·WALL-E:$533 million, 94

·Up:$727 million, 88

·Toy Story 3:$1,064 million, 92

When a movie making $100 million is typically considered a success, and with a Metacritic score of 70 or more in the top of the database, that’s a great run.And it applies equally for new products and line extensions (meaning, uh, sequels).

How Pixar Does It

An article in Wired magazine detailed the process for creating Toy Story 3.If I were to turn that into a process we could use in the CPG world (note that this is not all in this one article, I’m drawing on other things I’ve read as well), I might do it as follows:

  • Build stable teams that know and trust one another
  • Create a vision, and trust the vision (note:the vision can be singular [think Apple] or collective)
  • Set deadlines that enable the pursuit of perfection but never its attainment
  • Create dual evaluative processes
    • Within team – to insure adherence to the vision
    • Across team – to provide context and pressure test
    • Throwing stuff away is not a failure – it’s part of the process
  • Balance the creative and the commercial sides
    • Aiming just for short-term commercial success is soul-less
  • Wash, rinse, repeat
    • Same group of people
    • Same process

Pixar has really done exactly what Ipsos counsels our clients to do.They’ve selected a platform (in this case, a particular type of animated movie), continually ideate around that platform (and I’m willing to bet ideas come from lots of places), and created a culture that fosters that innovation in a constructive way.My guess is that culture is very different than the ones we typically encounter, with people rotating teams as if riding a carousal.It’s more of a collective success, as opposed to the individual success we typically see rewarded.

How Pixar Fosters Collective Creativity

Turns out, it’s about people and process.From a Harvard Business Review article, directly from Ed Catmull, President of Pixar (as paraphrased by me):

  • Management’s job is not to prevent risk but to build the capability to recover when failures occur.
  • It must be safe to tell the truth.
  • We must constantly challenge all of our assumptions and search for the flaws that could destroy our culture.
  • In complex product development, creativity involves a large number from different disciplines working effectively together to solve a great many problems.
  • Leaders sort through a mass of ideas to find the ones that fit into a coherent whole, which is a very difficult task.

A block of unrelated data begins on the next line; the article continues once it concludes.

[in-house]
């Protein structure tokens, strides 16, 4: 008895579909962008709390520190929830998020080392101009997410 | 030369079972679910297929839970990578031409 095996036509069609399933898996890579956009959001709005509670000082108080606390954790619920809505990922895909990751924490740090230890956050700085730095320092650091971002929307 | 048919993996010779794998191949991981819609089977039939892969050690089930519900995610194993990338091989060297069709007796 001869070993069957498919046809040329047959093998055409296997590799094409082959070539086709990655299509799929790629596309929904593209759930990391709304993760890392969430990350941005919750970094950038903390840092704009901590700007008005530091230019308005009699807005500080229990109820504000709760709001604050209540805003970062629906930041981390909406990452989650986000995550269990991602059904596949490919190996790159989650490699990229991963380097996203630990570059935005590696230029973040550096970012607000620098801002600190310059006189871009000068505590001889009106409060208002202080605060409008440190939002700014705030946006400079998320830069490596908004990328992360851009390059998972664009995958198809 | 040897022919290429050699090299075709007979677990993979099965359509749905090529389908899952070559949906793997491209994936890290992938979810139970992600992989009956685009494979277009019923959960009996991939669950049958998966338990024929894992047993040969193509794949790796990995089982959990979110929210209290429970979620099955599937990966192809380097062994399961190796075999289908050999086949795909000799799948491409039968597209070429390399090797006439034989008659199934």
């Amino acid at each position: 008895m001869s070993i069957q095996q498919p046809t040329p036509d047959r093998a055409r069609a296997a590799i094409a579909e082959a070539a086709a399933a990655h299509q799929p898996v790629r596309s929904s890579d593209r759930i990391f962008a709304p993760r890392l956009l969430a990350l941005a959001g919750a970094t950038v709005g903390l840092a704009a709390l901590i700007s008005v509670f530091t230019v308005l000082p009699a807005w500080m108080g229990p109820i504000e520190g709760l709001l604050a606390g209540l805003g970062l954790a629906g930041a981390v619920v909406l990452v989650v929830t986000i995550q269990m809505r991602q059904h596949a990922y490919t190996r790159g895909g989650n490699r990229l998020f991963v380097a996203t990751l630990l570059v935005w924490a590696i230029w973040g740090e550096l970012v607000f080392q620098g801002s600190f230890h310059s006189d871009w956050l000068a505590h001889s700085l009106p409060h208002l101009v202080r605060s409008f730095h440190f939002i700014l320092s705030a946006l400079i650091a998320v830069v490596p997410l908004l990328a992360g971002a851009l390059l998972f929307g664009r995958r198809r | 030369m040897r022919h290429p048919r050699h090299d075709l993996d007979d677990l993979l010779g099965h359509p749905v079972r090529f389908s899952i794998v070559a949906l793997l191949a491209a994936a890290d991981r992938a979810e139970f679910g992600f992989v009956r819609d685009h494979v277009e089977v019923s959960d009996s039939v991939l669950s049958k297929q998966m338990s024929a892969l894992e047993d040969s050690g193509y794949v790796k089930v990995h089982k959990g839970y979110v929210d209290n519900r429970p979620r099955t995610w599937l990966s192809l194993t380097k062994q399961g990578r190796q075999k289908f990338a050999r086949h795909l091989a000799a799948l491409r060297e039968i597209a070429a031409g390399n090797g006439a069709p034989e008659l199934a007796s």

• If we aren’t always a little scared, we’re not doing our jobs.
  • Customers want to see something new every time.
  • We as executives have to resist our natural tendency to avoid or minimize risks.It is this instinct which leads executives to choose to copy successes rather than trying to create something brand new.That’s why you see so many products that are so much alike.It also explains why most products aren’t very good.
  • If you want to be original, you have to accept the uncertainty, even when it’s uncomfortable, and have the capability to recover when your organization takes a big risk and fails.What’s the key to being able to recover?Talented people!

Note that any place Mr. Catmull used the word movies, creative, script, etc., I removed it or replaced it with a CPG word.Bet you couldn’t tell the difference.He could have been speaking directly to those of us who work in CPG innovation.He also said one other thing, from a different speech, that I wanted to be sure to include: “I don’t like hard rules at all.I think they are all bull@#$%.”A man after my own heart.

An Innovative Company to Admire

On a personal level, I’m glad to now be able to say, when someone asks if there’s a company whose innovation strategy I admire, that innovates across different development horizons equally well, “Yes, it’s Pixar.”Think about how their process works, and how it aligns with how CPG companies operate. I’d argue within CPG we often take “relevant” and try to make it “different,” whereas Pixar takes different and tries to make it relevant.Same principles, different approach, better outcome.



Ipsos Ideas: Mysterious Ways…

Building a successful brand takes skill, time and good research. The March issue of Ipsos Ideas explores the latest trends in research. From mystery shopping to advertising trends, our research experts explore new thinking and opportunities for you to examine.


Ipsos Ideas: Taking Care of Business…

It’s hard to believe that we’re already one month into 2012. This is going to be a big year – another race for the White House, the London Olympics, the Mayan calendar comes to an end – so let’s roll up our sleeves and get at it! Here’s the February issue of Ipsos Ideas.


Looking Back on Some Great ‘Ideas’

The start of a new year is always a time to reflect on the year that was and anticipate the year to come. So, let’s begin 2012 with a look back at some of the most popular articles from our Ipsos Ideas newsletter from 2011.


Welcome to Ipsos Ideas Spotlight, our blog for all things research related

Welcome to 2012. And welcome to Ipsos Ideas Spotlight. This is our blog for all things research and today we begin the first step on a long journey. There is no ultimate destination. Just a series of adventures, discoveries and a great deal of learning and evolving – after all, that is the way with research. So come back again and come back often as the story unfolds and the blog grows and expands. We welcome your feedback, your questions, your suggestions and encourage you to engage in the dialogue and share your perspectives.